Girl on girl judgment: We should be raising each other up, not tearing each other down

Today I want to talk about capital-j Judgment.

It’s human nature to judge others. In a primitive sense, judgment is what keeps us alive.

But what purpose does judgment serve in, say, the People of Walmart? Or in snidely judging that ‘big’ girl at the gym? Or in the tabloids, where celebrities are constantly scrutinized? What does this judgment get us? Where does it get us? Nowhere but a few thousand steps backward, honestly.

Being Judgey McJudgerson makes us feel better about ourselves. Judgment is a coping mechanism we use to help us get through our issues. ‘See? My life isn’t that bad. I could be this woman. Things could always be worse.’ It’s a wonky version of skewed optimism by way of comparison that doesn’t leave room for humanity.

The thing that we forget when we judge others left and right is that they’re people too. And while you might not be calling them out, saying to their face, “I wish you would cover up your fat body, it’s making me uncomfortable,” or “You shouldn’t be giving your kids that much sugar,” you’re not doing yourself any favors tearing this person down in your mind. And you know what? For every judgment you’re dishing out, mentally or vocally, there’s someone behind you, judging you. It’s a stupid and viscous cycle that perpetuates itself. Every woman out there is on guard. “I have to be better, less judge-able. Must lose weight. Must wear make up. Must have tame hair. Must not have panty lines. Must be the perfect girlfriend/wife/mom.”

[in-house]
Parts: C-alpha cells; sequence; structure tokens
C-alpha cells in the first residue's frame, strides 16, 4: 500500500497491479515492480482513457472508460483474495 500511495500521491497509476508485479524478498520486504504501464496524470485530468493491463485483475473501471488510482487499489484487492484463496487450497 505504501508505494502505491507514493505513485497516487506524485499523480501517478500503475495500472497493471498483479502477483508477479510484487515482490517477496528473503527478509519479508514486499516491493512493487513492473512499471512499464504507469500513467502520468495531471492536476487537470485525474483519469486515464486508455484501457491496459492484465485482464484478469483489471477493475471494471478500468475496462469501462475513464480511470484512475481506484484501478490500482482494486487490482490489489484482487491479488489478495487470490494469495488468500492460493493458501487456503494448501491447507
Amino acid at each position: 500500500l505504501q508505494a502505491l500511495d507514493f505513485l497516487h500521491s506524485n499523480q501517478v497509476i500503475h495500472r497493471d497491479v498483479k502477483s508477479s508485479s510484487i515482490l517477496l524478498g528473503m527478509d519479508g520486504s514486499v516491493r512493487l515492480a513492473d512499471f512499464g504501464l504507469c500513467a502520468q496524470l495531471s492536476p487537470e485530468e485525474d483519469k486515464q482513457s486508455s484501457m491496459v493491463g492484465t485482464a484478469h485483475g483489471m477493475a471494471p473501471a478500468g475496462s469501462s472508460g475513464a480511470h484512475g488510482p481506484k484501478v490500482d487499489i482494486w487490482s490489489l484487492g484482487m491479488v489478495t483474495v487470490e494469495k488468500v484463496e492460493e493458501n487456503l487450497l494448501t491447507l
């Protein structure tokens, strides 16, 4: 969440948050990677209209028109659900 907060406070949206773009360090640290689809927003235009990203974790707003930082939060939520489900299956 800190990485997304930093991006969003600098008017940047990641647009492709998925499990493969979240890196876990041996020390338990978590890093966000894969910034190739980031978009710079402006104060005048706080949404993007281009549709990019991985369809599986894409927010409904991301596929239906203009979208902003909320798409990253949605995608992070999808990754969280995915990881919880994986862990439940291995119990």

We strive for perfection, and in all of our striving, we stop feeling human. And when we stop feeling human, we stop realizing that other people are human too. We ruthlessly compare ourselves to others, and do our best to find the person who least ‘has it together’ so we can feel better about ourselves. Meanwhile, you likely know nothing about the person you’re judging. You don’t know where they come from, what their life is like, what they’ve been through, or what they’re struggling with. And if you do know the person, ask yourself why you care. What’s propelling you to get all judge-y? Why are you going to that place? Are you jealous? Do you feel superior?

Be kind, for everyone you meet is fighting a great battle.

I’m calling for an end to the bullshit. As women, we should be raising each other up, not tearing each other down. People like to think that this world is a nice place to live, where we’re all equal and color blind (which is not a real thing, BTW) but those people are probably straight white males that want you to go away and be quiet now.

What I know is that women still have a loooooooong way to go before everything isΒ okay. We’re still fighting for reproductive rights and healthcare, equal pay, and the right to be taken seriously. Female politicians are few and far between. If you’re bossy, you’reΒ really just a bitch. If your body is not perfection, you should be ashamed of yourself. If you have a lot of sexual partners, you’re a slut aaaaaaand goodbye.

The next time you feel the judgment coming on, task yourself to find something admirable about this person. It can be superficial, or more deep. It can be how they carry themselves, their style, their eyebrows, anything. Take the negativity and kill it to death with positivity.

When you start to feel like you’re not enough, and you need to do this or do that so you can fend off others judgment, remember that you are enough. Because you are. We all have things we want to improve about ourselves, but we should be arriving at those decisionsΒ with an attitude of compassion, not judgment. Love yourself, be patient and kind with yourself, and extend that same kindness to others. Catty judgment serves no place in life and the sooner we can stop being judgmental and start being compassionate, the better.

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